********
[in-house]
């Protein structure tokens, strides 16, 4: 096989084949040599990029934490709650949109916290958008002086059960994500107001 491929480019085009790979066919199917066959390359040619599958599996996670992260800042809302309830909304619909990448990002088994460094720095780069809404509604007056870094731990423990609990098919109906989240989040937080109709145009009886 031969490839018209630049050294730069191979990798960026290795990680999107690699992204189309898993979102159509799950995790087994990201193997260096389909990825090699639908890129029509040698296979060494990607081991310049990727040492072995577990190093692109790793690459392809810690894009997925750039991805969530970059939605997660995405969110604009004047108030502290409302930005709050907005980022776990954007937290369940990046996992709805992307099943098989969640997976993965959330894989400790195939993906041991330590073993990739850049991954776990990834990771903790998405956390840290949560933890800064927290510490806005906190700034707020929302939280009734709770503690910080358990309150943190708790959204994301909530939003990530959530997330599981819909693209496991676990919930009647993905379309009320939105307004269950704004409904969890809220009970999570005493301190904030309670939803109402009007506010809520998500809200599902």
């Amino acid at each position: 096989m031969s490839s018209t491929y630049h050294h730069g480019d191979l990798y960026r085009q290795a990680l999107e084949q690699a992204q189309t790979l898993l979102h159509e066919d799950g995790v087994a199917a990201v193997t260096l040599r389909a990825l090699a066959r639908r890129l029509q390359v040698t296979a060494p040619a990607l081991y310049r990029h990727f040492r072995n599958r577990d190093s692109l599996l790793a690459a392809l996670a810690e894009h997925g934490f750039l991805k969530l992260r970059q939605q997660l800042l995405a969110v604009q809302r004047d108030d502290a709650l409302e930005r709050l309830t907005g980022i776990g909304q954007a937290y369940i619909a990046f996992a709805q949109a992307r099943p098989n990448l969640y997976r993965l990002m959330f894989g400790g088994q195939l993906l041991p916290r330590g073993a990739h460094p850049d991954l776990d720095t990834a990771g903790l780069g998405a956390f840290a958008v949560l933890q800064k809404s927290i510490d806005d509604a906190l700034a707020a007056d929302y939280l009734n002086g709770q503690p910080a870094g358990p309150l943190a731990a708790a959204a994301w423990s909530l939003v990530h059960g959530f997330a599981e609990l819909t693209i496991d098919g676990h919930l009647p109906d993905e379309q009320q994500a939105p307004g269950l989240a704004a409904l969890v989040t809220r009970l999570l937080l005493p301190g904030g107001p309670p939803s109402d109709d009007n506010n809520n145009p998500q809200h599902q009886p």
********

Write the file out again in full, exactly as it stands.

[in-house]
């Protein structure tokens, strides 16, 4: 096989084949040599990029934490709650949109916290958008002086059960994500107001 491929480019085009790979066919199917066959390359040619599958599996996670992260800042809302309830909304619909990448990002088994460094720095780069809404509604007056870094731990423990609990098919109906989240989040937080109709145009009886 031969490839018209630049050294730069191979990798960026290795990680999107690699992204189309898993979102159509799950995790087994990201193997260096389909990825090699639908890129029509040698296979060494990607081991310049990727040492072995577990190093692109790793690459392809810690894009997925750039991805969530970059939605997660995405969110604009004047108030502290409302930005709050907005980022776990954007937290369940990046996992709805992307099943098989969640997976993965959330894989400790195939993906041991330590073993990739850049991954776990990834990771903790998405956390840290949560933890800064927290510490806005906190700034707020929302939280009734709770503690910080358990309150943190708790959204994301909530939003990530959530997330599981819909693209496991676990919930009647993905379309009320939105307004269950704004409904969890809220009970999570005493301190904030309670939803109402009007506010809520998500809200599902």
């Amino acid at each position: 096989m031969s490839s018209t491929y630049h050294h730069g480019d191979l990798y960026r085009q290795a990680l999107e084949q690699a992204q189309t790979l898993l979102h159509e066919d799950g995790v087994a199917a990201v193997t260096l040599r389909a990825l090699a066959r639908r890129l029509q390359v040698t296979a060494p040619a990607l081991y310049r990029h990727f040492r072995n599958r577990d190093s692109l599996l790793a690459a392809l996670a810690e894009h997925g934490f750039l991805k969530l992260r970059q939605q997660l800042l995405a969110v604009q809302r004047d108030d502290a709650l409302e930005r709050l309830t907005g980022i776990g909304q954007a937290y369940i619909a990046f996992a709805q949109a992307r099943p098989n990448l969640y997976r993965l990002m959330f894989g400790g088994q195939l993906l041991p916290r330590g073993a990739h460094p850049d991954l776990d720095t990834a990771g903790l780069g998405a956390f840290a958008v949560l933890q800064k809404s927290i510490d806005d509604a906190l700034a707020a007056d929302y939280l009734n002086g709770q503690p910080a870094g358990p309150l943190a731990a708790a959204a994301w423990s909530l939003v990530h059960g959530f997330a599981e609990l819909t693209i496991d098919g676990h919930l009647p109906d993905e379309q009320q994500a939105p307004g269950l989240a704004a409904l969890v989040t809220r009970l999570l937080l005493p301190g904030g107001p309670p939803s109402d109709d009007n506010n809520n145009p998500q809200h599902q009886p």